Muted reaction of world leaders to Iranian election

June 14th, 2009 - 6:00 am ICT by IANS  

Washington, June 14 (IANS) The international reaction to Iran’s controversial presidential election was muted at best Saturday with few world leaders making any statements on the contested result.
Mahmoud Ahmadinejad was re-elected as Iranian president with more than 62 percent of the vote, sparking accusations of fraud from his main rival Mir-Hossein Moussavi.

There was widespread unrest in Tehran as Moussavi’s supporters clashed with police, and hundreds of people carried banners that said, “Where’s my vote?”

The US response was guarded, with Secretary of State Hillary Rodham Clinton saying Washington hoped the results of the presidential election reflected the will of the Iranian people, adding that the US would continue to follow developments there.

“We obviously hope that the outcome reflects the genuine will and desire of the Iranian people,” Clinton said on the sidelines of a meeting with her Canadian counterpart in Ontario.

White House spokesman Robert Gibbs said the US would “continue to monitor the entire situation closely, including reports of irregularities.”

Canadian Foreign Minister Lawrence Cannon said his country was deeply concerned over reports of alleged irregularities in the election.

In Russia, senior legislator Konstantin Kosachev expressed hoped that Ahmadinejad would show more willingness to compromise in his second term, reported the Interfax news agency.

“In his past term, he was often properly criticized and not always as comfortable a partner for Russia as we would wish,” said Kosachev, head of the international affairs committee in the Russian parliament.

Arab League Secretary General Amr Moussa congratulated Ahmadinejad on his re-election, saying he hoped Arabs and Iranians could cooperate for the sake of peace.

The United Nation Security Council has passed a series of sanctions against Iran to pressure it to halt the uranium enrichment programme that could theoretically be used to produce material for nuclear weapons.

When asked about Arab relations with Iran during Ahmedinejad’s first term, Moussa said, “When everyone talks about establishing dialogue, I think only then will we be able to achieve mutual understanding.”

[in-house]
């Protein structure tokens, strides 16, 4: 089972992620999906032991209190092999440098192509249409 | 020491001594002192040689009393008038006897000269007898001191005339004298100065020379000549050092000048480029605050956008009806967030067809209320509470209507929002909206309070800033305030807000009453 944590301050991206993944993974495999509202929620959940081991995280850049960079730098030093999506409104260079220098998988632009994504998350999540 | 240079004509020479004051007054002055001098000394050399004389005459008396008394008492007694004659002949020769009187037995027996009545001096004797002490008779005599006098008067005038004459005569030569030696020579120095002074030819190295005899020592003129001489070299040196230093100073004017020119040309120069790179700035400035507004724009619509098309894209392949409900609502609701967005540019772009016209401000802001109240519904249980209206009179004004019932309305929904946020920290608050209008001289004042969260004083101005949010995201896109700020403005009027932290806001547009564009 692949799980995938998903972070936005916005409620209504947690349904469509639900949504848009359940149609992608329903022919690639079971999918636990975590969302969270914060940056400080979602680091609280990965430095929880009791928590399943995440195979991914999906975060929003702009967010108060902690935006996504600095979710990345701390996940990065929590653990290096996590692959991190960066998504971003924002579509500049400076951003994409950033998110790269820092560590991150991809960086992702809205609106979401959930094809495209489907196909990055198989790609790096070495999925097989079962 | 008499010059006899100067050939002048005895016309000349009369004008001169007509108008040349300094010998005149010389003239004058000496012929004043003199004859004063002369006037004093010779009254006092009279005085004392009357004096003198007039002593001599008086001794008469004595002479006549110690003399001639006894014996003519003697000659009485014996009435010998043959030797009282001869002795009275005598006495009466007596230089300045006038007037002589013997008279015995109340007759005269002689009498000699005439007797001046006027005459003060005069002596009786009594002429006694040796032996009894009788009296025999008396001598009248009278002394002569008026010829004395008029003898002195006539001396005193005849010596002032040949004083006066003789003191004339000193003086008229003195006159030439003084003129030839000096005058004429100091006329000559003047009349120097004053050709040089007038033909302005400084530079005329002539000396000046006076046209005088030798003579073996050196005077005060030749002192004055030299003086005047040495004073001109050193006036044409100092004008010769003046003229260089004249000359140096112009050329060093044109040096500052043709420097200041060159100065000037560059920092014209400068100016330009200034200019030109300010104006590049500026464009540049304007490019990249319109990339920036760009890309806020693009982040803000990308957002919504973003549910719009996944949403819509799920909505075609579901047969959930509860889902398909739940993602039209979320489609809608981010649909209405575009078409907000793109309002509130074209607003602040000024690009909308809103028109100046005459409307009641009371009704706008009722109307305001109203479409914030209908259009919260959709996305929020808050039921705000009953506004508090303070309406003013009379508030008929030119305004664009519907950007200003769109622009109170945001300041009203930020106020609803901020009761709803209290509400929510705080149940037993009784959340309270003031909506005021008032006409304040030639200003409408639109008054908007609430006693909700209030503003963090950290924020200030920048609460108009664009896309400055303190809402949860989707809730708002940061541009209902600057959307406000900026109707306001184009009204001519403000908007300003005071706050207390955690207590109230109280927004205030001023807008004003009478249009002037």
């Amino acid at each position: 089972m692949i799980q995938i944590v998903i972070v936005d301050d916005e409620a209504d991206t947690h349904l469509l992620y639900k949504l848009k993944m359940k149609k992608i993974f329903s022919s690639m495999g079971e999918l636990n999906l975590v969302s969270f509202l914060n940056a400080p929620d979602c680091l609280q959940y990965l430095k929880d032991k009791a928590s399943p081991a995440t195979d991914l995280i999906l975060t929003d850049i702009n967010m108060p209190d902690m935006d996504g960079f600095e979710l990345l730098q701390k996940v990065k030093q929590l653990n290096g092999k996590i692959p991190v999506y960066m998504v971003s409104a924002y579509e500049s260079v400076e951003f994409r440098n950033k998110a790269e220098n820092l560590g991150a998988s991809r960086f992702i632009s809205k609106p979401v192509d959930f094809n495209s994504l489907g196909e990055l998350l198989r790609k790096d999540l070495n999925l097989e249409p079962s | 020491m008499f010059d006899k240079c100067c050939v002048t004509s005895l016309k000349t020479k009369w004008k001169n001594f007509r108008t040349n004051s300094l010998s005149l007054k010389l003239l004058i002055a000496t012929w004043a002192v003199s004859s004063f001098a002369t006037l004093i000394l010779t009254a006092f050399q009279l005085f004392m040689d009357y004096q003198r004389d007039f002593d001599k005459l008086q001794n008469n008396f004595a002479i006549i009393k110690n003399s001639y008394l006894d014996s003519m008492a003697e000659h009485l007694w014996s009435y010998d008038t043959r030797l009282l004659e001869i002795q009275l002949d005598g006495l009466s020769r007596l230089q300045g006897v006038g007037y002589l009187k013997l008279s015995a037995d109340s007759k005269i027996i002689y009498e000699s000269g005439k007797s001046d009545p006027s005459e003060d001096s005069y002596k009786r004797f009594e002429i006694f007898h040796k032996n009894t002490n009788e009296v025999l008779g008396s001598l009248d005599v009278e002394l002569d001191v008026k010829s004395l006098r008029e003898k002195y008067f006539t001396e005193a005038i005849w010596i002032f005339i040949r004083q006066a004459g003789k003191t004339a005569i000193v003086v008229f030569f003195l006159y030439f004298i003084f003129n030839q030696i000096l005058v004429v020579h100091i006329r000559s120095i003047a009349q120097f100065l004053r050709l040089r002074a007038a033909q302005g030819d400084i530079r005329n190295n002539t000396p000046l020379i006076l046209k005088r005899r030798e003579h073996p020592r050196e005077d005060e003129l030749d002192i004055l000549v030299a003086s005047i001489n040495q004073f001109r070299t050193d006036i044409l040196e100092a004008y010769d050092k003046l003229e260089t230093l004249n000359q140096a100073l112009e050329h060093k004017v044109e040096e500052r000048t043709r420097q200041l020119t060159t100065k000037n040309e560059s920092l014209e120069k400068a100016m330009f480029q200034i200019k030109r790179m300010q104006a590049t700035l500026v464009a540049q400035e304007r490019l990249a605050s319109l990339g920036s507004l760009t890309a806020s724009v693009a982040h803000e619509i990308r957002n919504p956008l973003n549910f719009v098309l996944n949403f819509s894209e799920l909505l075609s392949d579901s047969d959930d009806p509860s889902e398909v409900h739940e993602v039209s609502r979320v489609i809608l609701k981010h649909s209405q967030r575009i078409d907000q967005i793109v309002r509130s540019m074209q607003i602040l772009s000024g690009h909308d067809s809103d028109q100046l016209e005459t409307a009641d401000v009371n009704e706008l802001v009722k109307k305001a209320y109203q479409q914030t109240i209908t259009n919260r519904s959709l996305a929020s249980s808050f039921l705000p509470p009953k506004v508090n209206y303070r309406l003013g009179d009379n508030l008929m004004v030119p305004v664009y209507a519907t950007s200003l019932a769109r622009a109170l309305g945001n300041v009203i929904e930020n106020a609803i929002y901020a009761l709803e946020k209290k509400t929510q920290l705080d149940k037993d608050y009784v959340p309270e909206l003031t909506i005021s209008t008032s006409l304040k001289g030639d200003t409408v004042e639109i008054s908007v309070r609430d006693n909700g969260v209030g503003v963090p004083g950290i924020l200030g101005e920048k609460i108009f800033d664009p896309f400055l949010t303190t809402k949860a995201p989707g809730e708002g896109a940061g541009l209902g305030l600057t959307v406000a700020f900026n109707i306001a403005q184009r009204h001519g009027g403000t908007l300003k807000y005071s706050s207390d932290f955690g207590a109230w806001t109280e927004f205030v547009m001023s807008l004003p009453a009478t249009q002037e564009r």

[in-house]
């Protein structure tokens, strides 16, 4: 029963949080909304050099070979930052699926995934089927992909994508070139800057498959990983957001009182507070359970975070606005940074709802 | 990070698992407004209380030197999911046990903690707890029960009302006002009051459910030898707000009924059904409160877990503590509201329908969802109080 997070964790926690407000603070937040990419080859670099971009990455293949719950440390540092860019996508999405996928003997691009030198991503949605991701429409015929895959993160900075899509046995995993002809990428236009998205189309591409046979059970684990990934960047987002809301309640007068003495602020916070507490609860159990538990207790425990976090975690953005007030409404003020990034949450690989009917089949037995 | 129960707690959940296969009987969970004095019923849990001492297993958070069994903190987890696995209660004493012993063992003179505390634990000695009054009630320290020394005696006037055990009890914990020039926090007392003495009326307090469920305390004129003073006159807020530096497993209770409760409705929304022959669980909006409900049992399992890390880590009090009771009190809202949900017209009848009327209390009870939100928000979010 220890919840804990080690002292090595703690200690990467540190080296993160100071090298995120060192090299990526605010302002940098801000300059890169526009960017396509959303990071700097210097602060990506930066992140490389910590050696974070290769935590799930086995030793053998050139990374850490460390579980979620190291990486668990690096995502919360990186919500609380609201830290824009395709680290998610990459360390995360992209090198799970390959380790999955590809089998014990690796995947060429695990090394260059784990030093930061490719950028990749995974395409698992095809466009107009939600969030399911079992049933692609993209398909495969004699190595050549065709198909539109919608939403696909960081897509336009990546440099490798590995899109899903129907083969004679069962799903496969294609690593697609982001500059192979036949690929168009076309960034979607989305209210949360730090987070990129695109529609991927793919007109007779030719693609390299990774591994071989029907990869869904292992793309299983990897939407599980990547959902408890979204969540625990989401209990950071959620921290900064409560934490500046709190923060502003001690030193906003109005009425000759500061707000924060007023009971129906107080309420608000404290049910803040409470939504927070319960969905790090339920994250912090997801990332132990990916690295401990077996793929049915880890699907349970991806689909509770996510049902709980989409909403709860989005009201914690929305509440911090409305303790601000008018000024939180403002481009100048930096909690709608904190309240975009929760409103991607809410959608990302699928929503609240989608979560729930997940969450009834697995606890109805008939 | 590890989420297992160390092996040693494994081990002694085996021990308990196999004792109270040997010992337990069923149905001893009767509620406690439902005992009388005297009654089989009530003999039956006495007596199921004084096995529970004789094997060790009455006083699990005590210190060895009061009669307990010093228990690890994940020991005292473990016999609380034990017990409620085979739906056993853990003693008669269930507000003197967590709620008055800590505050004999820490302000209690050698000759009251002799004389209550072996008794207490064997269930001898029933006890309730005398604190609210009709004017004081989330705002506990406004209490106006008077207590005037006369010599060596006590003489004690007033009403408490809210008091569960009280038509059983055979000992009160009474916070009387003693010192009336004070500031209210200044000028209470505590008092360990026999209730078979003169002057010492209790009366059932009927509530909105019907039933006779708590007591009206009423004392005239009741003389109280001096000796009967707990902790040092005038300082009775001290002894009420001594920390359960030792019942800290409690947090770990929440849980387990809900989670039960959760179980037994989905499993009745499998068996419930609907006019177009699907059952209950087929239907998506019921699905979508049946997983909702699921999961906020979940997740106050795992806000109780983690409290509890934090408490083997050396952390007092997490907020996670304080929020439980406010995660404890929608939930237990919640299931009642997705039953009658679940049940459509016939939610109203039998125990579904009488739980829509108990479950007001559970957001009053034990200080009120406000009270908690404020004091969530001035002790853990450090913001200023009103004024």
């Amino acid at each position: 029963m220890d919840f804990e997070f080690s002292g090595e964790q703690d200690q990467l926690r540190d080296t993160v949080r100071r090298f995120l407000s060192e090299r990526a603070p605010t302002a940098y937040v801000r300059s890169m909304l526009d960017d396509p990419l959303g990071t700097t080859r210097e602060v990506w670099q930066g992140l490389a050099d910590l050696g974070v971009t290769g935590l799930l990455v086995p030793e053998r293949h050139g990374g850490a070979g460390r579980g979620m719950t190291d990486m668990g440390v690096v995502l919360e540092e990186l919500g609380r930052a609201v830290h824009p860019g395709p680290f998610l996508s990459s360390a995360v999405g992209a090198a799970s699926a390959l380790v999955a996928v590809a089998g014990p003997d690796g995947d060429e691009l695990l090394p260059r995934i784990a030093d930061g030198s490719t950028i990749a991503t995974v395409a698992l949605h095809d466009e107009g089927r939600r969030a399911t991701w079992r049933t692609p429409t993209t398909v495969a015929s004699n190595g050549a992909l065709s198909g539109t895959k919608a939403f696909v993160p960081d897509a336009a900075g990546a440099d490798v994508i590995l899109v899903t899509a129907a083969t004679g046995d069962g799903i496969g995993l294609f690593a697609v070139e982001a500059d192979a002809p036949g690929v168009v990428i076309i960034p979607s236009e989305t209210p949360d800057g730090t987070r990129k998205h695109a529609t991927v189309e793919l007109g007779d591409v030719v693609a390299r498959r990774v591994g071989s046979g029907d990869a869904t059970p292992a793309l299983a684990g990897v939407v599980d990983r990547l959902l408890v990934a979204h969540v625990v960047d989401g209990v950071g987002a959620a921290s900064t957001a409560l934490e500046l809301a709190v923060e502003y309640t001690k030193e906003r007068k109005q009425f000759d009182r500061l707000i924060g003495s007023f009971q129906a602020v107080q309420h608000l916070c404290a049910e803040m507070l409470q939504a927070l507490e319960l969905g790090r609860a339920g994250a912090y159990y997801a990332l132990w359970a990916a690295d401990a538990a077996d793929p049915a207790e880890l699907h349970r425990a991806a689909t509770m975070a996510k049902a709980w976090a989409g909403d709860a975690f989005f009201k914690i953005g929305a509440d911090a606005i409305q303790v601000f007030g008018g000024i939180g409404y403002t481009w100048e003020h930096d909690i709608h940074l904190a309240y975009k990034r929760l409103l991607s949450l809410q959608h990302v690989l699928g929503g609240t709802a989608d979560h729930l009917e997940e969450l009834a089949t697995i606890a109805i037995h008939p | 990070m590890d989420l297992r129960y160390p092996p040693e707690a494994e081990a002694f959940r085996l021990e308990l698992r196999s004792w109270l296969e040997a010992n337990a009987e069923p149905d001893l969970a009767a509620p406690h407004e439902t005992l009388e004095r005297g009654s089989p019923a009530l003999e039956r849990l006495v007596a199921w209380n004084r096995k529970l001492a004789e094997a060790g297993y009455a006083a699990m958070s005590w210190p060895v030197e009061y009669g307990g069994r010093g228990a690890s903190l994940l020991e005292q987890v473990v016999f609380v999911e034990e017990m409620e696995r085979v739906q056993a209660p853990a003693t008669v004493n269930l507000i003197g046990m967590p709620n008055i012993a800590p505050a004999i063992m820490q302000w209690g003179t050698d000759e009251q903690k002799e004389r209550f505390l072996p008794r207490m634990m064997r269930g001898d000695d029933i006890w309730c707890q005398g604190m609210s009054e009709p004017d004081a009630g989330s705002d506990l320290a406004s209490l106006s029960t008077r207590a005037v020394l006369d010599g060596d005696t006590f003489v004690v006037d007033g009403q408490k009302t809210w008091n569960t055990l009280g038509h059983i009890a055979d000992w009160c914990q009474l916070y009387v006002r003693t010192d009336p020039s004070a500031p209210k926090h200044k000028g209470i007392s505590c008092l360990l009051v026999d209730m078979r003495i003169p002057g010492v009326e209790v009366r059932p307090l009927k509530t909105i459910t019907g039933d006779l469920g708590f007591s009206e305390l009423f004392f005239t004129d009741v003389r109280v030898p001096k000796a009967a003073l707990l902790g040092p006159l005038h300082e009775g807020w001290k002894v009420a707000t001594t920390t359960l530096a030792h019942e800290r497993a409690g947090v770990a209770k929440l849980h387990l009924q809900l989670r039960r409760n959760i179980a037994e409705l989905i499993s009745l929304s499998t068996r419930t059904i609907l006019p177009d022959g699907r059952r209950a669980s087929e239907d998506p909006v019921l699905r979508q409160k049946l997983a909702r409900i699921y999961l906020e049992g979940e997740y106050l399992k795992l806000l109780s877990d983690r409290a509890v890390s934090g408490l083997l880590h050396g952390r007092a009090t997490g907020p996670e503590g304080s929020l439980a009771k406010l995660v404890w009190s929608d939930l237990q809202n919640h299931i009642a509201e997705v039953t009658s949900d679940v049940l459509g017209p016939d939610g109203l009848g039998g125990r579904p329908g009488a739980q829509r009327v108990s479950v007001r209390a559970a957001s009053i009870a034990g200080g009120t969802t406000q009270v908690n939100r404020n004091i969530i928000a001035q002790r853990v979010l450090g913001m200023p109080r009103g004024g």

Less ambiguous statements were to be heard from the opposing sides in the Israeli-Palestinian conflict.

Fawzi Barhoum, spokesman for the Palestinian Islamic movement Hamas movement, hailed Ahmadinejad’s victory, saying “the results of the elections in Iran show the wide public support for Iran’s policy of challenge.

“The results also show that the official level in Iran succeeded in sponsoring and maintaining the people’s interests and hopes and protecting them from the (Western) threats.”

Israeli Vice Premier Shilvat Shalom on the other hand stressed Iran’s nuclear “threat” in the face of Ahmadinejad’s victory.

Ahmadinejad’s win “is exploding in the face of those who thought that Iran was built for true dialogue with the free world, including a cessation of its nuclear program,” he said.

“The United States and the free world must re-evaluate the policy on Teheran’s nuclear ambitions,” Shalom told Israel Radio.

Earlier this week Israeli officials, speaking on condition of anonymity, had told reporters they would prefer Ahmadinejad to win despite his anti-Israel remarks and Holocaust denial.

Ahmadinejad’s hardline stance and extremist remarks would help garner stronger world support for stopping the nuclear programme, they said.

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